The seafood post harvest industry is a nil entry level industry meaning that we are not setting any minimum education/training standards for entry so when you add to that the reluctance, in many countries, to engage in industry associations it does not help create a solid foundation.
In order to understand your role in the industry it is necessary to have a good understanding of how the industry operates. How the regulations and standards are established and how you can engage is important if you want to have some say in how the laws of the future are crafted. Of course, you can remain ignorant and just absorb what is ‘dished out’ and then react. Getting on the front foot and being pro-active may seem to be creating extra work but there is an old saying “If you don’t learn to manage your own industry, other people will find ways to (mis)manage it for you!”
At the end of February in Morocco the United Nations Food & Agriculture Organization (FAO) held a meeting [Committee on Fisheries (COFI) Sub-Committee on Fish Trade] to discuss Fish Trade - and who was sitting at the table representing you? From previous knowledge the answer is probably ‘no one.’ That means ‘you’ have no one looking after your interests on subjects which have enormous impacts on your future. This is not a new initiative as it is has been held every two years since its first session took place in October 1986.
FAO estimates that for 2015 the value of international fish trade was130 billion USD, indicating a sharp drop from the fish trade peak of 144 billion USD reached in 2014. Interestingly they advise that although traded volumes remained steady over the two year period, the decline in value is largely due to currency fluctuations. Wow…USD14 billion on foreign exchange loss – that is 10 percent of the value.
We all should know and be proud that fish and fishery products are the most traded food commodities worldwide. For many countries, especially developing countries, fishery exports are essential to national economies.
Fascinatingly today our industry is operating in a progressively more globalized environment. Fish may be harvested in one country, processed in a second, and consumed in a third. It is a dynamic situation which not only creates opportunities but also brings many challenges. If you are struggling as an insider in this area then imagine how difficult this is for policy makers.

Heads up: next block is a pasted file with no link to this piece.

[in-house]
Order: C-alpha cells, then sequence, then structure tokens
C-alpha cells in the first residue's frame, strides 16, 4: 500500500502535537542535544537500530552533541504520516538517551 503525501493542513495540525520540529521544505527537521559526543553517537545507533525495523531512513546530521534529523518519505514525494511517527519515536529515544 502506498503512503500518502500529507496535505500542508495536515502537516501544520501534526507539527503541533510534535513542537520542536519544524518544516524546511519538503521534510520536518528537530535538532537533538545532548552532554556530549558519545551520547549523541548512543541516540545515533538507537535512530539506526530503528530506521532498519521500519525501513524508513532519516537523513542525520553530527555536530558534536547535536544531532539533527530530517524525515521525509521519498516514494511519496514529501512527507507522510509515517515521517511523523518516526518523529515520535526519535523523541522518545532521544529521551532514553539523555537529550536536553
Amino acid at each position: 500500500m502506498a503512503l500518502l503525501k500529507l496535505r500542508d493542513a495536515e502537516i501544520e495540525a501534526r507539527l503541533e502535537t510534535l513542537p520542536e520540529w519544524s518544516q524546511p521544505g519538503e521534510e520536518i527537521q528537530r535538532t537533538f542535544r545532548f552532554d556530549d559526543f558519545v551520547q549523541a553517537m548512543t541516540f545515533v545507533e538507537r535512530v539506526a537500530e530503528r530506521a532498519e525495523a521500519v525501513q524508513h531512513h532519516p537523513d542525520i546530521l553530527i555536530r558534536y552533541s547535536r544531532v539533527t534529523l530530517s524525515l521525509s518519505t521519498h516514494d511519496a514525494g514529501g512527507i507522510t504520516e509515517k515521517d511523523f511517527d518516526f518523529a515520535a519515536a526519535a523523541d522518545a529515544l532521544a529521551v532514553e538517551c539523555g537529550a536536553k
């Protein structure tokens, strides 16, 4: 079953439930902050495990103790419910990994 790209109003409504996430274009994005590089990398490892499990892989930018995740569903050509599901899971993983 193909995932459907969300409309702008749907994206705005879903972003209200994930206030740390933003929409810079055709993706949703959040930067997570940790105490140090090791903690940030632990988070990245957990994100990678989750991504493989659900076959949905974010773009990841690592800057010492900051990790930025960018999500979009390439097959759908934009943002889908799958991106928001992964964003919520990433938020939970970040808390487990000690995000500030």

Items which are already on the COFI agenda are Recent developments in fish trade; Building resilience along the value chain; Guidelines for Catch Documentation Schemes; Food quality and safety-related market access requirements; Trade in fisheries services; Voluntary Guidelines for Small-Scale Fisheries; Convention on International Trade in Endangered Species of Wild Fauna and Flora (CITES) – related activities; Monitoring the implementation of the Code of Conduct for Responsible Fisheries and Impact of aquaculture supply on trade and consumption.
These are the sorts of topics which are the foundation to fish trade and impact on your business in one way or another. Whilst the FAO brings together FAO member countries with an interest in fish trade, and has a fairly generous ‘open door’ to industry and civil society organizations (as observers), there generally are few industry associations that take part. Of course there are processes to engage which are not that onerous but it is amazing how little this is reported through the trade.
Certain subjects, such as market access and import regulations, remain constant, and in recent years, delegates have been discussing issues such as certification, traceability, illegal, unreported and unregulated (IUU) fishing, catch documentation, decent work and social conditions in the industry - but where is this all feeding into and out of the industry?
Just talking trade and the competing red meat industry, there is steady commentary coming from the major red meat suppliers that the prices for beef and lamb have increased by up to 20 per cent over the past six months. Pork had been cheaper to buy until late last year but even that product has started to firm.
As cattle prices soar, people down the line such as distributors and consumers will continue to feel the increases. It has been muted in Australia that some processors are losing $200 to $300 per head to process meat. That’s not because of strong live export demand; it’s because of the low national herd number. Numbers are down some 30 per cent and they are warning consumers could expect to pay double or more for beef products over the coming years.
Additionally many of the processors/abattoirs are suffering from what they call ‘audit fatigue’ and some highlight that they have more audit days per annum than they have production days. This is something that the seafood industry will be facing more and more unless it starts focusing on working on limiting the number of certification organisations which are allowed in the industry.
There are lessons here for seafood but first we need to engage in local, country and international dialogues to debate such issues. Will we see that day or will we continue to have our industry controlled for us?